Where Did The Week Go…
A great summer tradition in America is barbecue. As someone who is very slowly learning the art, I’ve been mostly concerned with burning the meat or lighting my apartment deck on fire. But one thing I didn’t even consider being hazardous is that brush you use to clean your grill. For one Washington state man, something as innocuous as a grill brush nearly cost him his life.
Adam Wojtanowicz went to the hospital last Sunday complaining of abdominal pain that wouldn’t go away despite his taking medication. Doctors poured over some x-rays and found a metal bristle inside of Mr. Wojtanozicz. As a result they had to perform emergency surgery to remove it.
Adam says he recently hosted a cookout, and he thinks a steel bristle from his grill brush fell into his steak and he swallowed it hole without even realizing it.
Wojtanowicz is expected to make a full recovery, but this incident isn’t an anomaly. The Center for Disease Control says it knows of at least six people within the last two years who have suffered similar injuries from brush bristles.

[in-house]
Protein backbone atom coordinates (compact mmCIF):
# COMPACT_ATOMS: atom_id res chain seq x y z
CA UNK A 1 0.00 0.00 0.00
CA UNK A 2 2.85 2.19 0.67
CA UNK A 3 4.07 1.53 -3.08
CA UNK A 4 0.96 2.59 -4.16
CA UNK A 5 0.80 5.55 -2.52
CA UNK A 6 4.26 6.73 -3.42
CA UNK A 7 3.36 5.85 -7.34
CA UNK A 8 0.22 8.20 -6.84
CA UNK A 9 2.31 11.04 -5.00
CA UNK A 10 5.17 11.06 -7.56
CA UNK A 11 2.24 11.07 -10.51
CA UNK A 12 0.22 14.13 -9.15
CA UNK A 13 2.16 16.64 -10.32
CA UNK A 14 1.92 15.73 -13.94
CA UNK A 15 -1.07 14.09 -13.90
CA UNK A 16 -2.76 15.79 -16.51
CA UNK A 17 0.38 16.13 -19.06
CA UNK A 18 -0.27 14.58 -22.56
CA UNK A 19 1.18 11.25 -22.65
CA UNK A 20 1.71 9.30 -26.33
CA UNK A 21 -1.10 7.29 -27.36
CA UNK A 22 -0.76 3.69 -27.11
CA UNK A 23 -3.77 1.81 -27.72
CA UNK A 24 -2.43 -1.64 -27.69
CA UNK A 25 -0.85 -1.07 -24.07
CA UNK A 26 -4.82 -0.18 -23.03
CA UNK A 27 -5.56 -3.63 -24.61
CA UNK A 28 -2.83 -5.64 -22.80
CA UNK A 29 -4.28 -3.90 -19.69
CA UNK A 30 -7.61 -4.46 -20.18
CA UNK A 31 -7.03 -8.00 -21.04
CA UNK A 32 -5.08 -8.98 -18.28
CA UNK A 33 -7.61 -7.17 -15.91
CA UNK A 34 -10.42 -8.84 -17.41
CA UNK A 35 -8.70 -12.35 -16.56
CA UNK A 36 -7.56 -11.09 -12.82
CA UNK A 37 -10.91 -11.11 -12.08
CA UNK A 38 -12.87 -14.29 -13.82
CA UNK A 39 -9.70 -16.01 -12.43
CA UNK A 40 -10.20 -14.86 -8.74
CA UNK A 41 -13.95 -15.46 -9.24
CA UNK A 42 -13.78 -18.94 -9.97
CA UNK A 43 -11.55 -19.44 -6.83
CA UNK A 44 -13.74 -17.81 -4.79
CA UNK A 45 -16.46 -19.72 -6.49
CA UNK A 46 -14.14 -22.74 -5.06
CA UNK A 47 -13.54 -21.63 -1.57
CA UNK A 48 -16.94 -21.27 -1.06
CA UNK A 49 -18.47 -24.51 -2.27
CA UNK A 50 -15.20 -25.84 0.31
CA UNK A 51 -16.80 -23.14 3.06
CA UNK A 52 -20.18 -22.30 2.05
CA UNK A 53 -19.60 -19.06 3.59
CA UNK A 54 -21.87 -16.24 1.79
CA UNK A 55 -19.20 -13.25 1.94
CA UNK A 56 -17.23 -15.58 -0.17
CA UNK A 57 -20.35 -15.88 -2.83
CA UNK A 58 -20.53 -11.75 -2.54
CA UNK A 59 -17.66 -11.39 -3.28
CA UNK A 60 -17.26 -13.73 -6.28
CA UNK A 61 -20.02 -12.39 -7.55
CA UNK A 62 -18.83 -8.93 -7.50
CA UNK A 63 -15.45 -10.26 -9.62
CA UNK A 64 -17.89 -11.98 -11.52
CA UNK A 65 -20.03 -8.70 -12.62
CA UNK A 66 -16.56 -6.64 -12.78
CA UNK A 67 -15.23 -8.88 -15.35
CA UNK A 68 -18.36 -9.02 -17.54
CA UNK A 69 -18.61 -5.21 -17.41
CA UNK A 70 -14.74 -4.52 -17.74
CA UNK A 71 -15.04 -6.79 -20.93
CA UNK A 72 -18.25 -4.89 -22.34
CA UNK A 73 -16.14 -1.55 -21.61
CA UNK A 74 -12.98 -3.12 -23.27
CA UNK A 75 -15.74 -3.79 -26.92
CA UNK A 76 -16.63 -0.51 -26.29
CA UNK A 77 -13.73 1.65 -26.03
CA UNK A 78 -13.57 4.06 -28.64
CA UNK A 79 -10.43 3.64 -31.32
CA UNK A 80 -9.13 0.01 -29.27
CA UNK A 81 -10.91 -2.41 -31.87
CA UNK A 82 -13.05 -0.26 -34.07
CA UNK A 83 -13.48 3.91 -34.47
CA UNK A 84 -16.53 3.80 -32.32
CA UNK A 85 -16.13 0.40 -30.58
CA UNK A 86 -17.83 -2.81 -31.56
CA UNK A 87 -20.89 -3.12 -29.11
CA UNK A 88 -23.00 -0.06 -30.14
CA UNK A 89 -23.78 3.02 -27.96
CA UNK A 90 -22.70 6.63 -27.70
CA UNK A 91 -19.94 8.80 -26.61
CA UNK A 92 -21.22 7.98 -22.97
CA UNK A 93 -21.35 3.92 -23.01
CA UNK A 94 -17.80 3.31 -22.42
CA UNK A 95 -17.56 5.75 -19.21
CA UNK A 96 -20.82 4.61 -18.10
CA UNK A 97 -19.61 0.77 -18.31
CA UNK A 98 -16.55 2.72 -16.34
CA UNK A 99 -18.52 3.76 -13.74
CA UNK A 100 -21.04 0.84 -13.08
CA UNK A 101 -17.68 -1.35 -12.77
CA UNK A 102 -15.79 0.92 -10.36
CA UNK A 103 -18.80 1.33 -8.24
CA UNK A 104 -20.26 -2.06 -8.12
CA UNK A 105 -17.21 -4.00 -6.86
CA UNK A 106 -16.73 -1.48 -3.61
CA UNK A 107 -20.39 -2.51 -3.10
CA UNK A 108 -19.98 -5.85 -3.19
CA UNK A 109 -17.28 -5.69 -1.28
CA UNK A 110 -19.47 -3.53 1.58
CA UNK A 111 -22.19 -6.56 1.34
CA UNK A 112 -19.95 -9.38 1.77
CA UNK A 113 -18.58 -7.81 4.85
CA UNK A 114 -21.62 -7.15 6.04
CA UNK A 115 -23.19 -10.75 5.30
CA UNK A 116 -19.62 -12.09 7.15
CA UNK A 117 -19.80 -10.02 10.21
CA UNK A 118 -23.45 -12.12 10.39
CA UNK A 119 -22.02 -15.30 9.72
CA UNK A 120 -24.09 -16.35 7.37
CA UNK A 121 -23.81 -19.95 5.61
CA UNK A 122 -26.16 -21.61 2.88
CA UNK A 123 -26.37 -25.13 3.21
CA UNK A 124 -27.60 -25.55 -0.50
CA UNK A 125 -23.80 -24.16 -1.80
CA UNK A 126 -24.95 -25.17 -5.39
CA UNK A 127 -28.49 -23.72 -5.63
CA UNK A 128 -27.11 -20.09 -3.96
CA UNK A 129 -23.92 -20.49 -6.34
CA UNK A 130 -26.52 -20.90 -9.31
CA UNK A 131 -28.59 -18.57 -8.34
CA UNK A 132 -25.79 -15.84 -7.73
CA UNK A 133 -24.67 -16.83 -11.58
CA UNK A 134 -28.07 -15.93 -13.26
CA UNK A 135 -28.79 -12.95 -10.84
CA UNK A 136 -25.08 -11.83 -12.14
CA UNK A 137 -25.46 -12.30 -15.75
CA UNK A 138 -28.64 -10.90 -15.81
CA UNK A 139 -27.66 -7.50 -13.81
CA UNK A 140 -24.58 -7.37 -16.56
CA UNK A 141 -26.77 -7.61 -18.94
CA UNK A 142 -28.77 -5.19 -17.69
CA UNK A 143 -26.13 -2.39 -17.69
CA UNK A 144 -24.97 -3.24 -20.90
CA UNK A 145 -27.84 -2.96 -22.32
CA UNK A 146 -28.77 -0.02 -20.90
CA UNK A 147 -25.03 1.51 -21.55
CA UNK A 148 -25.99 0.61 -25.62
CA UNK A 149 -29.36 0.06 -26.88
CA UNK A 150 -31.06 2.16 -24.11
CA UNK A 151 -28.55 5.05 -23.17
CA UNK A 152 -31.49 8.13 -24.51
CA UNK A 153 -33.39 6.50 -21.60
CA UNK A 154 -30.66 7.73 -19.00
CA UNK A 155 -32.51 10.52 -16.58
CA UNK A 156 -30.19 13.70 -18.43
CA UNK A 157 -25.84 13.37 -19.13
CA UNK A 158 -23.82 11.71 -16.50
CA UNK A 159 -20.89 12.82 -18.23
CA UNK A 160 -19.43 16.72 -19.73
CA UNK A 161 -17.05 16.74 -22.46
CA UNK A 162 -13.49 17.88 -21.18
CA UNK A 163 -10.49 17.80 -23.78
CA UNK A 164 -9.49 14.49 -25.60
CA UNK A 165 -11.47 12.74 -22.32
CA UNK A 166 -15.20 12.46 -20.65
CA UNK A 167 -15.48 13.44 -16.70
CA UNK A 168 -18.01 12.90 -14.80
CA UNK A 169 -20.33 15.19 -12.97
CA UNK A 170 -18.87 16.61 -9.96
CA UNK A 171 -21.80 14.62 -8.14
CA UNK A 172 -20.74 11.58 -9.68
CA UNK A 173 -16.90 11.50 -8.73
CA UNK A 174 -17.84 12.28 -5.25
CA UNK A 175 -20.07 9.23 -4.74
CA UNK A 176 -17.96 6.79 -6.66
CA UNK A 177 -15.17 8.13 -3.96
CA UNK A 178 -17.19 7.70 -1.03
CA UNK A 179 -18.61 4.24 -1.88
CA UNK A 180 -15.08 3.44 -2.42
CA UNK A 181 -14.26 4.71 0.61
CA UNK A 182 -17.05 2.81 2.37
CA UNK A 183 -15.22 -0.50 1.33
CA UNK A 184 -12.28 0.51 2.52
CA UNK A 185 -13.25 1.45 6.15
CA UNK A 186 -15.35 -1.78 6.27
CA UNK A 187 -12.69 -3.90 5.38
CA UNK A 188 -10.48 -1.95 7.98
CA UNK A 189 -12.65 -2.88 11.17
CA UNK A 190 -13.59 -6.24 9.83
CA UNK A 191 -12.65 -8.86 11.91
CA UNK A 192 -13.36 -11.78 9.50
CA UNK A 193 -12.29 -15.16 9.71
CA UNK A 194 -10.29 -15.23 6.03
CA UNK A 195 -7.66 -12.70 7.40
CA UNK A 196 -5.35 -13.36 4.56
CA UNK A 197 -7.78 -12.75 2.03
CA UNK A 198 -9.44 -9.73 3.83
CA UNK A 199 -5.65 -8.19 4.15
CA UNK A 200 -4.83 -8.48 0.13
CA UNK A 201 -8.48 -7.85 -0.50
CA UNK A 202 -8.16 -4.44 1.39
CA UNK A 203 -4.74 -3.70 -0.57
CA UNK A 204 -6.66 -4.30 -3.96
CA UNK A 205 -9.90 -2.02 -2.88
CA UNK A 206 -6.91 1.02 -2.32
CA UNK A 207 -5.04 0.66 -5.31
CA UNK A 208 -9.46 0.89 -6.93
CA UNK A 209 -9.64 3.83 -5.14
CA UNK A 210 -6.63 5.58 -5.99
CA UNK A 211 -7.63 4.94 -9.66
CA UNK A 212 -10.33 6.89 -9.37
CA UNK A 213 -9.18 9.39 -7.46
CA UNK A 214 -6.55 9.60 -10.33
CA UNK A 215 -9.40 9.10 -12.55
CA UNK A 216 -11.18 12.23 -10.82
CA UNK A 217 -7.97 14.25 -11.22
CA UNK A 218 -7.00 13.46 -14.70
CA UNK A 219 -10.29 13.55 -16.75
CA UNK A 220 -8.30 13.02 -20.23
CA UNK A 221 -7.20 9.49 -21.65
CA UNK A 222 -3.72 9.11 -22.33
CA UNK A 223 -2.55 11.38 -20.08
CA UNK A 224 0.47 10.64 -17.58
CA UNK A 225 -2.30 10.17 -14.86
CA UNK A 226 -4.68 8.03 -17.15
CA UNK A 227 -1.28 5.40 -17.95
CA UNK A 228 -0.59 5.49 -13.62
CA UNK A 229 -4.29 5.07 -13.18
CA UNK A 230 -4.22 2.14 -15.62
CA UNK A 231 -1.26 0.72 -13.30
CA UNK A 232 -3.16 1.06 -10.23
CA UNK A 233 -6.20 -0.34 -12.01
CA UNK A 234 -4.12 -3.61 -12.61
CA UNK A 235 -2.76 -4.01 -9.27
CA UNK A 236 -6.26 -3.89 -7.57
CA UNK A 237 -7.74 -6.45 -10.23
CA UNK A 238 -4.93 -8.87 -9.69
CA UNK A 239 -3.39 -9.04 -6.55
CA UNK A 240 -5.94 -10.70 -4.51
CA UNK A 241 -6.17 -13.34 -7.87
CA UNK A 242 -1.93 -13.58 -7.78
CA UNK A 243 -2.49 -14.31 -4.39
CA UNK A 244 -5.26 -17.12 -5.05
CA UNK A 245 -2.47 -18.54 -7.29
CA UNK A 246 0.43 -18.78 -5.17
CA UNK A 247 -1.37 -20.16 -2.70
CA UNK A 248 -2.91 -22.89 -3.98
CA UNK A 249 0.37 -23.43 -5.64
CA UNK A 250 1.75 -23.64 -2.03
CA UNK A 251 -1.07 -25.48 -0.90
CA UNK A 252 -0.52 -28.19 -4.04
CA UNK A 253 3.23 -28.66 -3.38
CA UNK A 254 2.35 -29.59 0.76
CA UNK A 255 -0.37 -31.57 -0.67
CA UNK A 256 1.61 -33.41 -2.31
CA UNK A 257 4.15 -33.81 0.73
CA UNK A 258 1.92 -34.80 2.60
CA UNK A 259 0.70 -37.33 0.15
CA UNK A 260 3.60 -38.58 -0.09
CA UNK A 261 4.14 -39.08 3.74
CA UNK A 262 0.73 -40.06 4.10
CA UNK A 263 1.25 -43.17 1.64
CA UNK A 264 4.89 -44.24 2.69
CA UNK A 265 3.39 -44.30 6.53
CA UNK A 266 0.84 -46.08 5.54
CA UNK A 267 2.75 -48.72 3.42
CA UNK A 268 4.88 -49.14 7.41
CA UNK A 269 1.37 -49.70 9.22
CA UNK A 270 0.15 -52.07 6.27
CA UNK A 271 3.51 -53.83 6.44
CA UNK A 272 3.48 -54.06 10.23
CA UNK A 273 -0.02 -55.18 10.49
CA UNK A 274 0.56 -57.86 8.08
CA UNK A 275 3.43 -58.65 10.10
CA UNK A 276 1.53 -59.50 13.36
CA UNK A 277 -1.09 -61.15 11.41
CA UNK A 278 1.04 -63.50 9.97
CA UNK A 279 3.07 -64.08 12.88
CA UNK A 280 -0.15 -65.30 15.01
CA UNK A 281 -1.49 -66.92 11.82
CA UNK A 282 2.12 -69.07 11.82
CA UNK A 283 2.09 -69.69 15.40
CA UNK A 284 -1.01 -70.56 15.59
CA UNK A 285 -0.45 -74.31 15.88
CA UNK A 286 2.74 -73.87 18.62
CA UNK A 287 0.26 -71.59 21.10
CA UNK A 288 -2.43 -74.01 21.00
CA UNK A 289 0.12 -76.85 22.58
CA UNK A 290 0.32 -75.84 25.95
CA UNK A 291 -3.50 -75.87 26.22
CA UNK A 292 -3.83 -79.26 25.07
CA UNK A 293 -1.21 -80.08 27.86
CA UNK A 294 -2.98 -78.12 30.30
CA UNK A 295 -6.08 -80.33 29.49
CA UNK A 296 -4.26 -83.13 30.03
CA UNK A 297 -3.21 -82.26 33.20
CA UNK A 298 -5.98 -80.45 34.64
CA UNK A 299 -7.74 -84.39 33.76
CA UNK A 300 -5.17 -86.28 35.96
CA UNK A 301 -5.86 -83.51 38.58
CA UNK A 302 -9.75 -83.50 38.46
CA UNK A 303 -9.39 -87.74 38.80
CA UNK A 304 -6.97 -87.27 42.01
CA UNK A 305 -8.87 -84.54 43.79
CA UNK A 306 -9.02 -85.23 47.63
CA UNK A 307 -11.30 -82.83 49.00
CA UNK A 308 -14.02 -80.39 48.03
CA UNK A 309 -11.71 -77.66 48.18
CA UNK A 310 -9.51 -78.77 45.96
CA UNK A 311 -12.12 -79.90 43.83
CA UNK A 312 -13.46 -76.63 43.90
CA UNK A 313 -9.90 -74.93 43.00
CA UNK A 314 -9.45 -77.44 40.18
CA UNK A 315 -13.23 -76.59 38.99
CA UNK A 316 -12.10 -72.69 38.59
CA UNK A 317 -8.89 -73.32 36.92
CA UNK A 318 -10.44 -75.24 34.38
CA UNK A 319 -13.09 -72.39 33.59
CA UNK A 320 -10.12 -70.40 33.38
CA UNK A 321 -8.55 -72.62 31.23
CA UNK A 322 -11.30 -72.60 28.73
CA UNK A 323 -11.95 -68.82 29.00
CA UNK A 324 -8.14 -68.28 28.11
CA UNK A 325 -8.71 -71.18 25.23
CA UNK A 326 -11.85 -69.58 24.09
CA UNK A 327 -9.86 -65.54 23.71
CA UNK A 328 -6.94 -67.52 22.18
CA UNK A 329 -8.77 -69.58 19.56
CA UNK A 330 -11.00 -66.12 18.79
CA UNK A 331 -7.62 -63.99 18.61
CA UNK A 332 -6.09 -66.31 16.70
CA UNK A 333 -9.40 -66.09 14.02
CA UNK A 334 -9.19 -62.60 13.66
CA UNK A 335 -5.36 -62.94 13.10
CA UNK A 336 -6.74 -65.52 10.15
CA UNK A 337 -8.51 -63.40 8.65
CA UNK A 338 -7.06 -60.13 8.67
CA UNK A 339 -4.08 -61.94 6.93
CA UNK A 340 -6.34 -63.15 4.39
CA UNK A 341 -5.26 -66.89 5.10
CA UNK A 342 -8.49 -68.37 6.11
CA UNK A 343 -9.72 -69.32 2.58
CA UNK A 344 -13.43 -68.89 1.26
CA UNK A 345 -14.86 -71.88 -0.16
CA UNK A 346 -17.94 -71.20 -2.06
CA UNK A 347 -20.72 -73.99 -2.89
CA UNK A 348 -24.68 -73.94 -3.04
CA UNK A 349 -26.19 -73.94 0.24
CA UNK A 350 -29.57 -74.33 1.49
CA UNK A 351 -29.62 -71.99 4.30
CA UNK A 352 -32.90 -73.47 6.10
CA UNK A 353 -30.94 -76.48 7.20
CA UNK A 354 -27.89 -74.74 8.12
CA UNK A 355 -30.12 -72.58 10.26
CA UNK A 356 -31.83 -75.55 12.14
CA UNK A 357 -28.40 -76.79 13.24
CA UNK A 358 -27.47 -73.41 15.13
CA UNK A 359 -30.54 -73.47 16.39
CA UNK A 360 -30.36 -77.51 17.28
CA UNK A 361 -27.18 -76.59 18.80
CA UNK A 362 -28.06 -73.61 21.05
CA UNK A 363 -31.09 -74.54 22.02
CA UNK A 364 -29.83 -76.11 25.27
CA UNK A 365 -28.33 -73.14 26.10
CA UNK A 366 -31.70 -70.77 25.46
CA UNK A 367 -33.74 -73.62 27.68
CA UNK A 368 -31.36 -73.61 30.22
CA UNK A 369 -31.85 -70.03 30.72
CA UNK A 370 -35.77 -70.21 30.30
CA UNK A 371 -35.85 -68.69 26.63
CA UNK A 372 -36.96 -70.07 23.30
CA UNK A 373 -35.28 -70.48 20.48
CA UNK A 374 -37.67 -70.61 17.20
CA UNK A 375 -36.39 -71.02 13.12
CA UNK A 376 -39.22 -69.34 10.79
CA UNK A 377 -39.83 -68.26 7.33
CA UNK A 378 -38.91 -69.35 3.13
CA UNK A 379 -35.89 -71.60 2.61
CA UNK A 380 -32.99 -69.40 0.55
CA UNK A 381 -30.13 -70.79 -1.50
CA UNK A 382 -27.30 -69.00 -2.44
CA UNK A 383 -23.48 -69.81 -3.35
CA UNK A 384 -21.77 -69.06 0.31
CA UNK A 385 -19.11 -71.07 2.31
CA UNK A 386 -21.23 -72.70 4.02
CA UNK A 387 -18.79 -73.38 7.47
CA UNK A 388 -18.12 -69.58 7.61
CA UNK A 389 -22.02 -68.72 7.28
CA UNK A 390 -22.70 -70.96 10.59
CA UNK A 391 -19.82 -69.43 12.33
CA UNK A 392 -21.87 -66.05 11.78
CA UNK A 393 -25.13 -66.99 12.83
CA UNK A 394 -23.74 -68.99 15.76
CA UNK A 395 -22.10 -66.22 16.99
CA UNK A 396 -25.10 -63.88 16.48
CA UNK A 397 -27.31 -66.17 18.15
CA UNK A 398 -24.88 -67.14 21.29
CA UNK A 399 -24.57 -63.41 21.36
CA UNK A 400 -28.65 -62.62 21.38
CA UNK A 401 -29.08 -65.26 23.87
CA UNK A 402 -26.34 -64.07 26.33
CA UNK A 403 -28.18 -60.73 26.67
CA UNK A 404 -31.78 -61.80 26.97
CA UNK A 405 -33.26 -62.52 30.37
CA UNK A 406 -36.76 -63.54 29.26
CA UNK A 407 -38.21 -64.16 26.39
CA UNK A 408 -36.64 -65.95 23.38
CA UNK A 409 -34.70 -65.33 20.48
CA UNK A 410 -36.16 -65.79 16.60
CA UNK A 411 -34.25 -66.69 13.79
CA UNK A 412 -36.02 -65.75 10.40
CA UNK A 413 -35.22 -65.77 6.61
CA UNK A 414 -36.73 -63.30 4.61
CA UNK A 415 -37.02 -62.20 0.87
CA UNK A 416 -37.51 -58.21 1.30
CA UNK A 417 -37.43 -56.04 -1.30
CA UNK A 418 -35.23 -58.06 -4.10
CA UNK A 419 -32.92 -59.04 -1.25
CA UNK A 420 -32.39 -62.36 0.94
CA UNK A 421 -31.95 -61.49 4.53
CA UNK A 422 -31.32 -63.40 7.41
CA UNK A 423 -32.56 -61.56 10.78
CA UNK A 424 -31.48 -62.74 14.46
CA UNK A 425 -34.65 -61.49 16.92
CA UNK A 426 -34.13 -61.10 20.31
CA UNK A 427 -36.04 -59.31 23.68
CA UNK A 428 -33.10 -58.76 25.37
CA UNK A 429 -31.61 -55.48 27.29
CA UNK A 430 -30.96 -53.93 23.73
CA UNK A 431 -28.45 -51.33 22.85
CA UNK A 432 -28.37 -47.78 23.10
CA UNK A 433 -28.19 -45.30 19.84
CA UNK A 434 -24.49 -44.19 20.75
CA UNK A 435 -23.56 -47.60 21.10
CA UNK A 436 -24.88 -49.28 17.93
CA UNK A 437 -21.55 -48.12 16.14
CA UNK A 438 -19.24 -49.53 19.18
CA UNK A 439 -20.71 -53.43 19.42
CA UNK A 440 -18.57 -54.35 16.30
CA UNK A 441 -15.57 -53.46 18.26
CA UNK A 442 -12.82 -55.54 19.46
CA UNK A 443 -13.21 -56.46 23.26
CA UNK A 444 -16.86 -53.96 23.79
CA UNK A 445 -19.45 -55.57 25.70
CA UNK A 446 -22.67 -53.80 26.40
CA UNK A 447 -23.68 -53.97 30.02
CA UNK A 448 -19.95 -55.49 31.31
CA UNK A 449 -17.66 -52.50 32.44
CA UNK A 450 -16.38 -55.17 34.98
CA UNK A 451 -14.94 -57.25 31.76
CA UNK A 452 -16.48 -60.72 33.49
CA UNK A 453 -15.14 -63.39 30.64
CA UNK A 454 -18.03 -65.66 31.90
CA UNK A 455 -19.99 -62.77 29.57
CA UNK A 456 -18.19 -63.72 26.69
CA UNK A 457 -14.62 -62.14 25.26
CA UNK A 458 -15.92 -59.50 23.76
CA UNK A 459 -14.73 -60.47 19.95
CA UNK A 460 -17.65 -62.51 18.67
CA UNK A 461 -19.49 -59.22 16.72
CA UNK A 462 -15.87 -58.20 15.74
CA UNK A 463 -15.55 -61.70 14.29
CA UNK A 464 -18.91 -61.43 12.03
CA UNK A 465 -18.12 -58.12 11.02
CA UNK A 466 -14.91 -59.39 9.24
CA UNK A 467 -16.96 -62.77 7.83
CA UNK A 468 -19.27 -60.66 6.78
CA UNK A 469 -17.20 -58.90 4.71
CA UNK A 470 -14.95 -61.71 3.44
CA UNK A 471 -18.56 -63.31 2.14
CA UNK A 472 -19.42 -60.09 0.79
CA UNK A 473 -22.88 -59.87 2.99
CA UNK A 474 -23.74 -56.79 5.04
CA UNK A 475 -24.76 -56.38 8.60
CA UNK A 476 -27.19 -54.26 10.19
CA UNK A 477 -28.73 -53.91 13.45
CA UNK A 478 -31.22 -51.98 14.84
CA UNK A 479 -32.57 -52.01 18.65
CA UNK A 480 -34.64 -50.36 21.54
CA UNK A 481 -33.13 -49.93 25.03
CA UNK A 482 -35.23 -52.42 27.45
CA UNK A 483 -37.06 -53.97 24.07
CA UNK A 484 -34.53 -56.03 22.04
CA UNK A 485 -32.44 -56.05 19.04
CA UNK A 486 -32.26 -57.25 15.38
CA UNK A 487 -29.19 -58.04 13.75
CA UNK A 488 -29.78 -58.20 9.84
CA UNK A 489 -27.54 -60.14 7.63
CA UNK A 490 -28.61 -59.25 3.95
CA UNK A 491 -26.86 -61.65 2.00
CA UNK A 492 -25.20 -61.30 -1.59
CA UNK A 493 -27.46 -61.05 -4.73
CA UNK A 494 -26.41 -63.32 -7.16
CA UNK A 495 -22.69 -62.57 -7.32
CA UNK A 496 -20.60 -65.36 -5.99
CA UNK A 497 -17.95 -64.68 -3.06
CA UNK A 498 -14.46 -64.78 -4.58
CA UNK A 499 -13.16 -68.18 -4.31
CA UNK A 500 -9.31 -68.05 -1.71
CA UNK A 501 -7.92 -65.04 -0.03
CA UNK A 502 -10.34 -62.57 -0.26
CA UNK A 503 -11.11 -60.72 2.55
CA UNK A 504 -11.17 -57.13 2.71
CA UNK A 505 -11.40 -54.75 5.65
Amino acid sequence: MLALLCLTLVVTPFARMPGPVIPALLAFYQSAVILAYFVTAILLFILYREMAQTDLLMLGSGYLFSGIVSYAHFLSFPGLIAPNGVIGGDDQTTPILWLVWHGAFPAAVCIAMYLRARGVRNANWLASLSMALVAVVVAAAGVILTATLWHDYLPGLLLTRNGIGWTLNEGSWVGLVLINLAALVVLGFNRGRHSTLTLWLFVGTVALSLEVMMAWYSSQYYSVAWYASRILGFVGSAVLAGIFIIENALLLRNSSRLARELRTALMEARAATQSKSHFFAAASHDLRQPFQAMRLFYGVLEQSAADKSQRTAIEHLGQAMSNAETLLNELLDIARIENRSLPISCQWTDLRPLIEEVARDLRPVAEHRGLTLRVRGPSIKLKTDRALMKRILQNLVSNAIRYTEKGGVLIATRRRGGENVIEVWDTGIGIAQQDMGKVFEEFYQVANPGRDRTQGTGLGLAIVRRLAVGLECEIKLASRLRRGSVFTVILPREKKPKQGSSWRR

Back in May, Sen. Charles Schumer became aware of similar incidents involving the barbeque utensils and called for a federal review of grill brush safety by the Consumer Product Safety Commission and the Food and Drug Administration.
In response to Schumer’s request, the CPSC collected data on injuries from hospital emergency departments around the U.S. and found nine cases of people injured by swallowing brush bristles reported since 2007. Grill brushes were also responsible for 28 other injuries since 2007.
Fortunately no deaths have occurred and the commission is reviewing the reports to see if there is an identifiable pattern of defect in the products.
So if you’re like me and you recently began grilling, or if you’re a master of the barbecue, pay attention to that brush and inspect your food a little more closely before eating it. The only thing we should be worried about killing us is what’s cooking on the grill and not what’s used to clean it.
The million dollar game collection
Some of us have a hard time letting things go. For nostalgic reasons, we like occasional reminders of things that brought us joy back in the day. One of the things that used to bring me a lot of joy (and occasionally still does) is video games. I remember getting the Nintendo 64 for Christmas and playing games like Mario 64, Wave Race and Goldeneye for hours on end.